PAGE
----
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Psychonaut

Checklist for traveling with rig

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Using the chest strap is how I have it packed as we speak.
You're right, most people think it's a fine idea, and they're sure they'll remember even if it's a pullup cord that says TAKE ME THE F#$% OFF! with flashing LEDs. Truth is it's way to easy to forget that after pulling up to the DZ and wanting to get on the first load possible
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Using the chest strap is how I have it packed as we speak.
You're right, most people think it's a fine idea, and they're sure they'll remember even if it's a pullup cord that says TAKE ME THE F#$% OFF! with flashing LEDs. Truth is it's way to easy to forget that after pulling up to the DZ and wanting to get on the first load possible



As an aside - not to thread-drift too much or start a flame-fest - if flight-line gear checks were commonplace the way they are in the UK, this would be less of a potential issue. I'm not dismissing the need for personal responsibility; I'm just sayin'...

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I should be all packed, helmet full of socks and boxers as the suitcase is a bit on the small side:D



And I thought I was the only one who jammed socks and boxers in my helmet. The altimeter gets buried in there, too.:D
"For you see, an airplane is an airplane. A landing area is a landing area. But a dropzone... a dropzone is the people."

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As an aside - not to thread-drift too much or start a flame-fest - if flight-line gear checks were commonplace the way they are in the UK, this would be less of a potential issue. I'm not dismissing the need for personal responsibility; I'm just sayin'...



That's ironic you say this. I just got back from Eloy and after talks with jumpers from overseas, it seems to me that they are much more, safe? I can't quite think of a good word rather than safe; don't get me wrong USPA has done an outstanding job, but it's just small things such as you can't jump a camera helmet without a camera itself.. if the box of bracket is empty. Also I believe I heard you need to have a cutaway system. Even moreso concerning what you just posted, you do NOT get on the plane without a gearcheck.

This could probably be in a new thread but I don't feel like starting that messy ordeal [:/]
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I think I'll try and be nice eh? B|

My airline allows one carry on with certain dimensions which will be the small suitcase I got for my rig, and then they allow a personal item so a small backpack purse etc..

When I purchased the smaller suitcase, I figured it would work well if I had to check it for some reason..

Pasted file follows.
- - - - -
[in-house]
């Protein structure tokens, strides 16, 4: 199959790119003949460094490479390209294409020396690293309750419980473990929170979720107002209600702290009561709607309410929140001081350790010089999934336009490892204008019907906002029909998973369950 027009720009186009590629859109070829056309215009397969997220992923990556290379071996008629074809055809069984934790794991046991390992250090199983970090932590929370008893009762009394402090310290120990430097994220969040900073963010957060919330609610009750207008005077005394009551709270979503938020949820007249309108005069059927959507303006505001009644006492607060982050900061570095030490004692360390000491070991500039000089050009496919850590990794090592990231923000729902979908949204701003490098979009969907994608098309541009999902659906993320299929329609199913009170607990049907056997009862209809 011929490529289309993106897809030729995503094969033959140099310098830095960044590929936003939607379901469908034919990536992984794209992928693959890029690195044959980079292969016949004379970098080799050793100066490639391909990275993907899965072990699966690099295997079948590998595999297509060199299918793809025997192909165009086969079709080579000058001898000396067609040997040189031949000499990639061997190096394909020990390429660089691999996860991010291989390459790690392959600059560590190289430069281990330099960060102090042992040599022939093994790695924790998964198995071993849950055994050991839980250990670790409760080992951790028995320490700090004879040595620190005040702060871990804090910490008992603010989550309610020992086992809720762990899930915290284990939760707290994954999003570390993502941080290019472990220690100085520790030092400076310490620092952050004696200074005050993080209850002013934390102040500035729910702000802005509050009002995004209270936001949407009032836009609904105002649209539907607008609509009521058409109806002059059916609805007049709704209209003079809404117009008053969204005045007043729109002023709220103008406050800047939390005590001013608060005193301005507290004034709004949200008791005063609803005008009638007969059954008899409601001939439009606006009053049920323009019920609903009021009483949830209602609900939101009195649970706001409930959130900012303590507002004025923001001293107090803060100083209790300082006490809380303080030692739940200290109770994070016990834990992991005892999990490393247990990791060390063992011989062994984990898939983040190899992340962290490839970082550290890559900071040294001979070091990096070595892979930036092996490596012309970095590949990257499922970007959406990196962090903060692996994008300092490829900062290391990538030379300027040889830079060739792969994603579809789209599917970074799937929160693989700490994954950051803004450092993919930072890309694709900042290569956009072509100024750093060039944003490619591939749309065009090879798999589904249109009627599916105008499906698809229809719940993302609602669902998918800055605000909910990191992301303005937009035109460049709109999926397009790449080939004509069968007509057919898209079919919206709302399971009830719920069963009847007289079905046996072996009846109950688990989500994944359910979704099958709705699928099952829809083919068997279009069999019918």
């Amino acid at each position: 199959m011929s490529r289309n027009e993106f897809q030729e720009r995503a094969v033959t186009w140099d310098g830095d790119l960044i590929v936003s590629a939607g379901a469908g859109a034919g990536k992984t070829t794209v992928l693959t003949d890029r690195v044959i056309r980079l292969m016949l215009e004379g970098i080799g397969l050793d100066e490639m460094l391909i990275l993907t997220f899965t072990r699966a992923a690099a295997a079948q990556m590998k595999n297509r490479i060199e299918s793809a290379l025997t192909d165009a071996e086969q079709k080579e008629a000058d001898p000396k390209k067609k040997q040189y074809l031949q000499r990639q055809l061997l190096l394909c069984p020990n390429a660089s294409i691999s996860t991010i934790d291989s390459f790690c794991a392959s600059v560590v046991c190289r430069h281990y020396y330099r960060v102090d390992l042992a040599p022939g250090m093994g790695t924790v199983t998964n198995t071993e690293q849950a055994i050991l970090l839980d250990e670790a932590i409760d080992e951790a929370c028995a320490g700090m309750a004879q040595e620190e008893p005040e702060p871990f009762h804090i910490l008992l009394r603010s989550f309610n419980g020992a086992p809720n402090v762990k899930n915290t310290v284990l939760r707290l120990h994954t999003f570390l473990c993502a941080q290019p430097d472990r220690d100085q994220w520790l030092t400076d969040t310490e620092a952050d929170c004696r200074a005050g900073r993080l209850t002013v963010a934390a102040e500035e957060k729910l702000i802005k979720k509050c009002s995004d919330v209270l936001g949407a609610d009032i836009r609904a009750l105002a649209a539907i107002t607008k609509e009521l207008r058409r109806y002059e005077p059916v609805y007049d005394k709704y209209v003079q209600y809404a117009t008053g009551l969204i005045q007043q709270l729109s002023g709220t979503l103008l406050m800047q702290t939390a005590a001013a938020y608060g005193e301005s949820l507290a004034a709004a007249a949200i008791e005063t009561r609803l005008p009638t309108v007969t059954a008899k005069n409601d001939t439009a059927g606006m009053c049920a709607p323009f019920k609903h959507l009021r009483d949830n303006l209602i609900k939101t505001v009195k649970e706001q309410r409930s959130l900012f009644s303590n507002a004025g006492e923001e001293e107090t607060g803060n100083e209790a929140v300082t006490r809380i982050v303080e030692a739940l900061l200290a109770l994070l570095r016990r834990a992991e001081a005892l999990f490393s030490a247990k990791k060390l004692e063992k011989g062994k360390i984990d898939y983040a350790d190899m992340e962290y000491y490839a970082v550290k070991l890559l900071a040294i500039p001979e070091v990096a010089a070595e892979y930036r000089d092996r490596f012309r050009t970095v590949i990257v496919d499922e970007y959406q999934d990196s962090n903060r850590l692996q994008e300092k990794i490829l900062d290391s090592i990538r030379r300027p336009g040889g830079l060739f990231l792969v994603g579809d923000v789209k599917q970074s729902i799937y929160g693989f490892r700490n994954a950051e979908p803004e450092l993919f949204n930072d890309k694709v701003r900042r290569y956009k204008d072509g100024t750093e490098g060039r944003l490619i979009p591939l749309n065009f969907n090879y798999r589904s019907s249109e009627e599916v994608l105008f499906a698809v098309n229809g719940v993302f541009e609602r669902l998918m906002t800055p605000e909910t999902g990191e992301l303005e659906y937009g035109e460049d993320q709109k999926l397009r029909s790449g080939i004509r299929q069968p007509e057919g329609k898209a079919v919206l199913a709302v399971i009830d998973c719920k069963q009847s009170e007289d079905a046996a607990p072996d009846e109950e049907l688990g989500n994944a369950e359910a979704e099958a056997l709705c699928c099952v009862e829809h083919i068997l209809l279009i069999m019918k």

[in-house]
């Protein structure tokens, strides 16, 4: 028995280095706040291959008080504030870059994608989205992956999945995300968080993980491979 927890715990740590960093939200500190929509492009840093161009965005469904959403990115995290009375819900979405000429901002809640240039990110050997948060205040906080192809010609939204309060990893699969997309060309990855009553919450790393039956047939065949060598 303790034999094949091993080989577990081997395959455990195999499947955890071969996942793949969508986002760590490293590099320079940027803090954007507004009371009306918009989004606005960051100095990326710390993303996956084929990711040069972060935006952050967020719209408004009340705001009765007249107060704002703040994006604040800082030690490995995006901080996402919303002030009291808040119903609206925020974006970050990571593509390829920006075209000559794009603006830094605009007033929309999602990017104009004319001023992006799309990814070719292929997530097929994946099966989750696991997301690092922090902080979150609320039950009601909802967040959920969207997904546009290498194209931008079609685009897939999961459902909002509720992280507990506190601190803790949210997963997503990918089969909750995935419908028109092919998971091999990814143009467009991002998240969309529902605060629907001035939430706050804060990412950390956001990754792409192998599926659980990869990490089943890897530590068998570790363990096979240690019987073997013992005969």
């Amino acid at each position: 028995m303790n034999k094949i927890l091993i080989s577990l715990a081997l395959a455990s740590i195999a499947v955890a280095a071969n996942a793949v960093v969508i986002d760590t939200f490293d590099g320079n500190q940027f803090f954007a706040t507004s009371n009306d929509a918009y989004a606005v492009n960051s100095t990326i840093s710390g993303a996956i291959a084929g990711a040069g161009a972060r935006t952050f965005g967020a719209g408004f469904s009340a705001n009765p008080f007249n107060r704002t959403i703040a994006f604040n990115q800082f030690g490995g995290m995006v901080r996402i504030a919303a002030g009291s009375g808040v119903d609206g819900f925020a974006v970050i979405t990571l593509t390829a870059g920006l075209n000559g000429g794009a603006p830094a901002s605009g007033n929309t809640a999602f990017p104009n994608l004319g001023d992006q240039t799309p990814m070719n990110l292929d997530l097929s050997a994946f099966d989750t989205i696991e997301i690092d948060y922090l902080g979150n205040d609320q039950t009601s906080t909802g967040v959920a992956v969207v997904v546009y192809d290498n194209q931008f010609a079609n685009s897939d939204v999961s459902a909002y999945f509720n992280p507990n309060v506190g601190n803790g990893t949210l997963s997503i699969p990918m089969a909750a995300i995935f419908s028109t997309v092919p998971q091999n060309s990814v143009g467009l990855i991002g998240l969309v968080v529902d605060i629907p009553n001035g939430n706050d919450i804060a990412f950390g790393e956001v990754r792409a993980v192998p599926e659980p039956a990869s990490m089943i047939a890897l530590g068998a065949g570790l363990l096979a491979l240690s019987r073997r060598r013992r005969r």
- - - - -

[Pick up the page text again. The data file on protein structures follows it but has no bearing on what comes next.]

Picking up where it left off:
I've never had a problem getting my rig (in a gear bag) as carry-on, and I jump a 229. It's not a small rig.
_______________
"Why'd you track away at 7,000 feet?"
"Even in freefall, I have commitment issues."

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To follow up..

I flew out of RFD,
The suitcase went through the xray and they get that funky look on their face. They scan it again then call someone over to take a look at it. It was a woman that got it. If I recall correctly she swabbed it first, but then started popping covers. I was putting on my shoes and started walking over to her while watching her inspecting the reserve pin and I almost shit. By the time I got there she was pulling on the bridle and pulled and main pin out. Right about this time she asked me what she was looking at. I seriously didn't know what to say, you've never seen anything like this and you're pulling on pins? She said something along the lines of thinking it was a backpack.

Coming back from Eloy through Gateway was much easier. The xray worker got the same look on his face and called for a supervisor, which thankfully the supervisor knew what it was and was incredibly cool with it. He made sure to grab a brand new swab and even took my rig to a different machine.. He told me that it would be a hassle for both of us if the swab set off the machine.

In my opinion, I would have the AAD xray card in your pocket but do NOT show them before they scan it, rather just hold onto it and present it after they scan it.

One other little trick depending on how the airport has the security setup.. Gateway had the line split to go to 2 different xray machines. Each had a worker working the xray machine right? One was an elderly guy who looked like he had been working a while (chances are he's seen a rig before). The other line was a younger woman, and to be honest she just looked like a total bitch. Pick your worker wisely B|
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Wow. Well, let me tell you what I typically do that could have saved you some headache.

As you put the bag/rig/suitcase on the belt tell them BEFORE it gets scanned what it is. That way there is no guessing game and they won't get freaked out when you want to look over their shoulder while they inspect it.